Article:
Movie Reviews: Jaws (1975) #AtoZChallenge


I’m participating in the Blogging from A to Z Challenge by watching and reviewing some of my favorite movies of all time that I haven’t watched in a long time. This post contains SPOILERS!

TitleJaws
Release Date: June 20, 1975
Director: Steven Spielberg
Production Company: Zanuck/Brown Company | Universal Pictures
Synopsis:

A rogue shark attacks people swimming in the waters off of a New England beach town.  Police Chief Martin Brody (Roy Scheider) wants to close the beaches, but others, including Mayor Larry Vaughn (Murray Hamilton) fear the economic devastation of closing the beaches right before Independence Day.  The shark kills more people, the shark expert Matt Hooper (Richard Dreyfuss) arrives to advise, and shark hunter Quint (Robert Shaw) offers to kill the shark.  Quint, Hooper, and Brody sail out on a boat that’s not large enough to track and kill the shark, bonding on the journey.

When Did I First See This Movie?:

This movie was filmed in Martha’s Vineyard, a place that my family vacationed at often during my childhood.  We loved visiting the spots used as locations for the movie including some businesses that still had their “Amity” shop signs on display.  I’m pretty sure that I watched Jaws 2 and Jaws 3-D before I ever watched Jaws in its entirety, but sometime in the late 80s it became one of my favorite films of all time.  The sequels are “meh” because they’re about the shark, but Jaws is a story about people.

What Did I Remember?:

I remembered the plot and many details fairly well.

What Did I Forget?:

There’s a brilliant scene where Martin Brody’s son imitates all of his gestures and they make faces at one another.  It’s one of those great Spielberg family touches.  Later in the scene, Ellen Brody (Lorrraine Gary) and Hooper have great repartee over wine, which is interesting considering that in the novel they have an affair (I’m so glad Spielberg didn’t include this subplot).

While I remembered that Mayor Vaughn wanted to keep the beaches open, I forgot that Vaugh actually encourages people to go into the water before the July 4th shark attack.

What Makes This Movie Great?:

As noted above, this is a movie about people.  The first hour of the movie is less about a shark and more about how people respond to crises.  The town government prioritizing the economic interests over peoples’ lives feels very relevant at the time I watched this movie.  The second part of the movie is three men on a boat all from different backgrounds, all with key abilities, and all with serious flaws.  The camaraderie among Brody, Hooper, and Quint is one of the best aspects of this movie. People may want to avoid or dismiss this as a horror movie but I think they’ll miss that great human storytelling, adventure, and even comedy.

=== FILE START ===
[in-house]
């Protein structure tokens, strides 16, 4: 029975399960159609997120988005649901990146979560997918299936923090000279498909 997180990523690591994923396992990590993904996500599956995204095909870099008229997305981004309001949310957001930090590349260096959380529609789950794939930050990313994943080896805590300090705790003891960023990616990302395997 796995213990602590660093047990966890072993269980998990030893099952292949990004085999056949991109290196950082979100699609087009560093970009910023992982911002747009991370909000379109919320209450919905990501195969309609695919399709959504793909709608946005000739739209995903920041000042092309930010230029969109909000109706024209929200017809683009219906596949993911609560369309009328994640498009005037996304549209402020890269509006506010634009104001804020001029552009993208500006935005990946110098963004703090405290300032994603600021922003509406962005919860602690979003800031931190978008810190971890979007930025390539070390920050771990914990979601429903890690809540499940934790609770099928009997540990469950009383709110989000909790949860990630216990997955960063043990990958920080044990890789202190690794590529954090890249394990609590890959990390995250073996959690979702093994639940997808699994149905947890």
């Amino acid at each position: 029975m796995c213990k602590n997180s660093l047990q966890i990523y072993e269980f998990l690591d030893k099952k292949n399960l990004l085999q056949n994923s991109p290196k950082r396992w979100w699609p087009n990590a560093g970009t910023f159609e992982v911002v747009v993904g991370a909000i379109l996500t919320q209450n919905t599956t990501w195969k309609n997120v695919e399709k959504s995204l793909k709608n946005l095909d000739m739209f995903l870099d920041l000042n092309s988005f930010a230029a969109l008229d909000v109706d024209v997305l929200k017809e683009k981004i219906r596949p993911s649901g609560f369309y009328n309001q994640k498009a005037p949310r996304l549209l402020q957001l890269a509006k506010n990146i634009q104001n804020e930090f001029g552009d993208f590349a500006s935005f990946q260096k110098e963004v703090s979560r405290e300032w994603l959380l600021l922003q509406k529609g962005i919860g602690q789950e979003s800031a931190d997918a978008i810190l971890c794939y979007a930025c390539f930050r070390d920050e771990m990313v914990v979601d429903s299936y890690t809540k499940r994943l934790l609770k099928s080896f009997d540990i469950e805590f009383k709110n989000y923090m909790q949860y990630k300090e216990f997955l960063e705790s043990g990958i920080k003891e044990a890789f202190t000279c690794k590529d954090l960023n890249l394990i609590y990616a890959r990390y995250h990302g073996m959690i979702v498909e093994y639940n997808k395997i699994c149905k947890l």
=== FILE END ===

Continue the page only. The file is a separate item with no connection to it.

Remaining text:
What Doesn’t Hold Up?:

I want to say that the ongoing manhood competition among Quint, Hooper, and Brody is dated, but really men are still that stupid about these things.

Is It a Classic?:

Yes, an all-time great.

Rating: *****

I apparently have no other all-time favorite movies starting with J. Let me know your favorite J movies so I can remedy that.  And if you have a guess for my K movie, let me know in the comments. (Hint: it’s about an out-of-towner having a really bad day in New York).

 

Book Review: Caleb’s Crossing by Geraldine Brooks


Author: Geraldine Brooks
TitleCaleb’s Crossing 
Publication Info: [Ashland, Or.] : Blackstone Audio, 2011.
ISBN9781441790200
Summary/Review:

This engaging novel set in 17th Massachusetts, primarily Martha’s Vineyard and Cambridge, is the recollections of a Puritan woman Bethia Mayfield regarding the life of a Wampanoag she befriends as a child who takes the name Caleb.  The language of the narrative carries the flavor of language of a colonial American woman although at times a modern, feminist view appears in the narrative.  The novel is full of heartbreak and loss, but still there’s a great amount of nobility in Caleb as he adapts to English and Christian ways.  The culture and religion of the English and native are frequently compared with the later given a grudging respect.  Both the woman and the Wampanoag are subservient in this society and this historical fiction is a great attempt at telling their hidden stories.

Recommended books:  The Deerslayer by James Fenimore Cooper, Black Robe by Brian Moore, Mayflower: A Story of Courage, Community, and War by Nathaniel Philbrick, The Wordy Shipmates by Sarah Vowell, and A Mercy by Toni Morrison.
Rating: ***

Photopost: Martha’s Vineyard


This past weekend we celebrated our fifth wedding anniversary with a trip to Martha’s Vineyard.  The Vineyard was one of my family’s favorite vacation spots when I was growing up and if I count correctly we visited 7 times between 1977 & 1992.  I’ve only managed to make it back there once since moving to Massachusetts (in 2001) and this was Susan and Peter’s first visit.

While there’s much to explore on the island we confined this trip almost entirely to Oak Bluffs.  We stayed at the Pequot Hotel which had very friendly, hospitable staff and plenty of charm (with the  exception of the thin walls and the very loud reject from the cast of Jersey Shore in the next room).

Highlights include:

  • sailing on the ferry to and from Woods Hole
  • digging in the sand on the beach
  • biking along the many bike paths
  • riding the Flying Horses carousel many times
  • a parade with pennyfarthing bicycles on Tivoli Day
  • feeding the fish at the Waters of the World aquarium
  • swinging and climbing and sliding at the playground
  • visiting the gingerbread cottages in the Campground
First glimpse of the island from the car deck of the ferry
House with decorative Beetle planter
Pennyfarthing riders in the Tivoli Day parade
Gingerbread cottages in the Campground
Horses on the Flying Horses carousel

See my web photo album for more Martha’s Vineyard pictures.

Previously: